If Liberia must move forward ...

If Liberia must move forward in order to claim its place as a civilized nation amongst world community of nations, come 2017 elections, Liberians must critically review the events of the past with honesty and objectivity. They must make a new commitment to seek lasting solutions. The track records of those who are presenting themselves as candidates for the position of "President of the Republic of Liberia" must be well examined. Liberians must be fair to themselves because results from the 2011 elections will determine the future of Liberia’s unborn generations to come - Bernard Gbayee Goah

Liberia's greatest problem!

While it is true that an individual may be held responsible for corruption and mismanagement of funds in government, the lack of proper system to work with may as well impede the process of ethical, managerial, and financial accountability - Bernard Gbayee Goah

What do I think should be done?

The situation in Liberia is Compound Complex and cannot be fixed unless the entire system of government is reinvented.
Liberia needs a workable but uncompromising system that will make the country an asylum free from abuse, and other forms of corruption.
Any attempt to institute the system mentioned above in the absence of rule of law is meaningless, and more detrimental to Liberia as a whole - Bernard Gbayee Goah

Liberia's Natural Resources
Besides land water and few other resources, most of Liberia’s dependable natural resources are not infinite, they are finite and therefore can be depleted.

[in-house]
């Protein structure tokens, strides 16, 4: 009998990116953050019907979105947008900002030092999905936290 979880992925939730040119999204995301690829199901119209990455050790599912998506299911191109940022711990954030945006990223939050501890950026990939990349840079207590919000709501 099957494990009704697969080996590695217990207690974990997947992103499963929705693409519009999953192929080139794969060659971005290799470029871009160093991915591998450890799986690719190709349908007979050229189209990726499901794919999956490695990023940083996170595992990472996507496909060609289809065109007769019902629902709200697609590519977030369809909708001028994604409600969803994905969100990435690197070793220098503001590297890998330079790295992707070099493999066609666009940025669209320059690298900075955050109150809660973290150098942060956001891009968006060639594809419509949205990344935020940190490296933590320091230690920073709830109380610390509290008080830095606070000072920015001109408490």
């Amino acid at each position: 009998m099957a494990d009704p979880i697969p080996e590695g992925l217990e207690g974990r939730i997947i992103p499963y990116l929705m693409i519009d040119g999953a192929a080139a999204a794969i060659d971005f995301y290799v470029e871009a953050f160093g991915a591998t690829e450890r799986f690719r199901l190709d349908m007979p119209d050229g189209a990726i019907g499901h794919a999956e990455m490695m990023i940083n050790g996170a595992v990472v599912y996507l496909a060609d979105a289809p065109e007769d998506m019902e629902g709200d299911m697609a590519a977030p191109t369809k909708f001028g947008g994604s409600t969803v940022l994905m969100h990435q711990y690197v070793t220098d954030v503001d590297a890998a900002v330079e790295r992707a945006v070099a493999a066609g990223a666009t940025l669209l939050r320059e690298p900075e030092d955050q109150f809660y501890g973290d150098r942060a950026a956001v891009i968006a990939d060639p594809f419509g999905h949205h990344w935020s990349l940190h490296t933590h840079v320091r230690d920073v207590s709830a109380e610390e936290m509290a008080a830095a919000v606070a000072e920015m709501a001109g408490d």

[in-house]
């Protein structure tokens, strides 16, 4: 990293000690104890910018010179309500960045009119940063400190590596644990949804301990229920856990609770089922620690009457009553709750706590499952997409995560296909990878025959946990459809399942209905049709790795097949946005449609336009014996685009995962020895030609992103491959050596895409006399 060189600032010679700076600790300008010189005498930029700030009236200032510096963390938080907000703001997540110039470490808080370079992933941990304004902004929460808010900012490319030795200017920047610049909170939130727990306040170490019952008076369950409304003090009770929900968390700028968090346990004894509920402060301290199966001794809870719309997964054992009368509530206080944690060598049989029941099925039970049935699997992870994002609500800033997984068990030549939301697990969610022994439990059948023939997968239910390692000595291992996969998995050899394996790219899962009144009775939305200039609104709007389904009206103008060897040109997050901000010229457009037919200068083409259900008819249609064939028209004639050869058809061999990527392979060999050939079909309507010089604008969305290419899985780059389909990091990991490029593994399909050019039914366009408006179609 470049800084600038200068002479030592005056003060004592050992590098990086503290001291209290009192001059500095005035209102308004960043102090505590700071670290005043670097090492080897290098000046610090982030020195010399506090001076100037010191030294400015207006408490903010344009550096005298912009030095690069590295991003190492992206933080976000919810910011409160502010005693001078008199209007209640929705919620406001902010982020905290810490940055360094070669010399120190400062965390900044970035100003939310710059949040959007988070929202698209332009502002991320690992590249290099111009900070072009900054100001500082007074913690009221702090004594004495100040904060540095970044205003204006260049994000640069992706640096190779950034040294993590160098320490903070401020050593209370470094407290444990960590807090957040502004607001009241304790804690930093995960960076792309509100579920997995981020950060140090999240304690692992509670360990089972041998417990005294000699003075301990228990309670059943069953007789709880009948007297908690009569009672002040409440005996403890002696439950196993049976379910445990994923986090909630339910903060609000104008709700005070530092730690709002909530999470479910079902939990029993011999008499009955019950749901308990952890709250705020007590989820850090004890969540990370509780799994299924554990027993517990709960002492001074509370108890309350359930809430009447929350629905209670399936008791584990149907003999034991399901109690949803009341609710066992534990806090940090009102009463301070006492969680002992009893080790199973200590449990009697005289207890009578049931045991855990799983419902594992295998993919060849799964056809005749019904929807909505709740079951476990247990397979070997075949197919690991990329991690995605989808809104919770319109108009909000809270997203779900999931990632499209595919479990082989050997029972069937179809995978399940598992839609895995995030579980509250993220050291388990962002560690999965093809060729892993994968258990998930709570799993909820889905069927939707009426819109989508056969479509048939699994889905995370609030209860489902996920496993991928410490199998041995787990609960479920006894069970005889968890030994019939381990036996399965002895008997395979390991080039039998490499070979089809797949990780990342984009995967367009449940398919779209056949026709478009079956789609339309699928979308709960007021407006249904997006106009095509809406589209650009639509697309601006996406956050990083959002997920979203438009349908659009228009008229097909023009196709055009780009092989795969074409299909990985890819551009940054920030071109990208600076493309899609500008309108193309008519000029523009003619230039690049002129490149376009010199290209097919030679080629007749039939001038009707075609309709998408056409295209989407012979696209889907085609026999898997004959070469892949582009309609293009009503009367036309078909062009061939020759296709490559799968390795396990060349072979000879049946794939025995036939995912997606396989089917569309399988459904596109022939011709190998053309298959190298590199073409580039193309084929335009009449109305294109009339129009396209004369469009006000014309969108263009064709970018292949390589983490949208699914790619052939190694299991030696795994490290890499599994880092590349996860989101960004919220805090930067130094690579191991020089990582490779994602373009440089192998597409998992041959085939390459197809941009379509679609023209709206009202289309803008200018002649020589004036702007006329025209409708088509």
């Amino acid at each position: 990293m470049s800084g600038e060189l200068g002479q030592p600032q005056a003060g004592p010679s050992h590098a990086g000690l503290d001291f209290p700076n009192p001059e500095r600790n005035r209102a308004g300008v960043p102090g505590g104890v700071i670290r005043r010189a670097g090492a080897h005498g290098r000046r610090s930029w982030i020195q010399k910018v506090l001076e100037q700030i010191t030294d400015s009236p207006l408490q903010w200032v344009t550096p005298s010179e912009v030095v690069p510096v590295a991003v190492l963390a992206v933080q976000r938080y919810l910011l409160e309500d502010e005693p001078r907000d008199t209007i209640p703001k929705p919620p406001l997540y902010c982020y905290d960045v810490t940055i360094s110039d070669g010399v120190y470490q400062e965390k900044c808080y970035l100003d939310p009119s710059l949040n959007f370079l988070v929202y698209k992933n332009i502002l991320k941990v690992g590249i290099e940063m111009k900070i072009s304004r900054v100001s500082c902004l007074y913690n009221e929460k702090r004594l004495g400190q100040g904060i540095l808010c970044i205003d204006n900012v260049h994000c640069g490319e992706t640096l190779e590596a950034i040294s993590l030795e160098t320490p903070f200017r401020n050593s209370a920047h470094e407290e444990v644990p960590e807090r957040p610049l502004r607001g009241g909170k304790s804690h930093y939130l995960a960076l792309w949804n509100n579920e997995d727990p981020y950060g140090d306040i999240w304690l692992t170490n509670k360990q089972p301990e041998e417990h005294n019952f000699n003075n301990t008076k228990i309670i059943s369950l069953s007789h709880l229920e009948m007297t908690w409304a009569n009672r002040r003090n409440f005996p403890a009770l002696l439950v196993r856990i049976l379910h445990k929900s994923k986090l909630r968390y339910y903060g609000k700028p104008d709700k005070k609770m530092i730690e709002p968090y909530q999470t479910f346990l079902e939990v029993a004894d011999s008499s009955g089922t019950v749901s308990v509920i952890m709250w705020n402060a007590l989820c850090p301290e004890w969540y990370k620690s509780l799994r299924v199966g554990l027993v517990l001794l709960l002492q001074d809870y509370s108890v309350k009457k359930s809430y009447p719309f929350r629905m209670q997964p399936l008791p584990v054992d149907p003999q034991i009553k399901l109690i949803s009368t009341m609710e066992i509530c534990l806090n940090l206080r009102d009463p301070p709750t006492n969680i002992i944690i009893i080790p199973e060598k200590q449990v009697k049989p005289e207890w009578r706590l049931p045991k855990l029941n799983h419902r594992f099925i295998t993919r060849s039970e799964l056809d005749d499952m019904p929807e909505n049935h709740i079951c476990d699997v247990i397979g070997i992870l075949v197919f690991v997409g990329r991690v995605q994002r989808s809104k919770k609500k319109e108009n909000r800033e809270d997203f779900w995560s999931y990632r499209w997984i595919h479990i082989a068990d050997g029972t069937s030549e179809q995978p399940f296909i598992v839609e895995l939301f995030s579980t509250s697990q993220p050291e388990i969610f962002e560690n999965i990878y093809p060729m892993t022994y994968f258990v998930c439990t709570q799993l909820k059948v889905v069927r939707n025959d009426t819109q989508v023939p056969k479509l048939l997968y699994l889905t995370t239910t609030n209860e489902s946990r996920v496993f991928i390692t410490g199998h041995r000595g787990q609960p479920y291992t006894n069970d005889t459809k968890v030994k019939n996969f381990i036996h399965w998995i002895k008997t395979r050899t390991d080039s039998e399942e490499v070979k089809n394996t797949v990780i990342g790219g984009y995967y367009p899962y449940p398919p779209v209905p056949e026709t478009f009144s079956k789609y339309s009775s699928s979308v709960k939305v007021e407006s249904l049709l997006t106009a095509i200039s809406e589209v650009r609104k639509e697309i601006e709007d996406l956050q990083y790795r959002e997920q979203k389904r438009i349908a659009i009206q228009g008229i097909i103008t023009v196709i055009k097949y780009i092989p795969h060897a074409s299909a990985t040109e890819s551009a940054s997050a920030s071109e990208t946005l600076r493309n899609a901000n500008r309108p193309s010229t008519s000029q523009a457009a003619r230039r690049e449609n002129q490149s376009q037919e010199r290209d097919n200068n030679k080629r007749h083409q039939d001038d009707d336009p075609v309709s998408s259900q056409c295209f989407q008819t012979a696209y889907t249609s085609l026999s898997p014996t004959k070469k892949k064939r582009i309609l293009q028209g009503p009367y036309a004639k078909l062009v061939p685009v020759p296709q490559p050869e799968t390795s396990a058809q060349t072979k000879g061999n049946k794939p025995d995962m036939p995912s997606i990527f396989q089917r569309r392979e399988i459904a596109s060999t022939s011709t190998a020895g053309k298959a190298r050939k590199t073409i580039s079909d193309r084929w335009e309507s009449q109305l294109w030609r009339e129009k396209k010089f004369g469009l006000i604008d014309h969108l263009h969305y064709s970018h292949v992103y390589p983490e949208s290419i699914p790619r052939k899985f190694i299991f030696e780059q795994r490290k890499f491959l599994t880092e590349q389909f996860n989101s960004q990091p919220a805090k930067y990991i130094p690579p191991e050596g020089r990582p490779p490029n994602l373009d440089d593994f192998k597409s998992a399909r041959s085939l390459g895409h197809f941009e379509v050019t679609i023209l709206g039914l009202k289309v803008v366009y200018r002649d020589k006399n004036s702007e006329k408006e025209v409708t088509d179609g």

Liberia’s gold, diamond, and other natural resources will not always be an available source of revenue generation for its people and its government. The need to invent a system in government that focuses on an alternative income generation method cannot be over emphasized at this point - Bernard Gbayee Goah

Liberia needs a proper system
If Liberians refuse to erect a proper system in place that promotes the minimization of corruption and mismanagement of public funds by government institutions, and individuals, there will come a time when the value of the entire country will be seen as a large valueless land suited on the west coast of Africa with some polluted bodies of waters and nothing else. To have no system in place in any country is to have no respect for rule of law. To have no respect for rule of law is to believe in lawlessness. And where there is lawlessness, there is always corruption - Bernard Gbayee Goah

Solving problems in the absence of war talks

As political instability continues to increase in Africa, it has become abundantly clear that military intervention as a primary remedy to peace is not a durable solution. Such intervention only increases insecurity and massive economic hardship. An existing example which could be a valuable lesson for Liberia is Great Britain, and the US war on terror for the purpose of global security. The use of arms whether in peace keeping, occupation, or invasion as a primary means of solving problem has yield only little results. Military intervention by any country as the only solution to problem solving will result into massive military spending, economic hardship, more fear, and animosity as well as increase insecurity. The alternative is learning how to solve problems in the absence of war talks. The objective of such alternative must be to provide real sustainable human security which cannot be achieved through military arm intervention, or aggression. In order to achieve results that will make the peaceful coexistence of all mankind possible, there must be a common ground for the stories of all sides to be heard. I believe there are always three sides to every story: Their side of the story, Our side of the story, and The truthBernard Gbayee Goah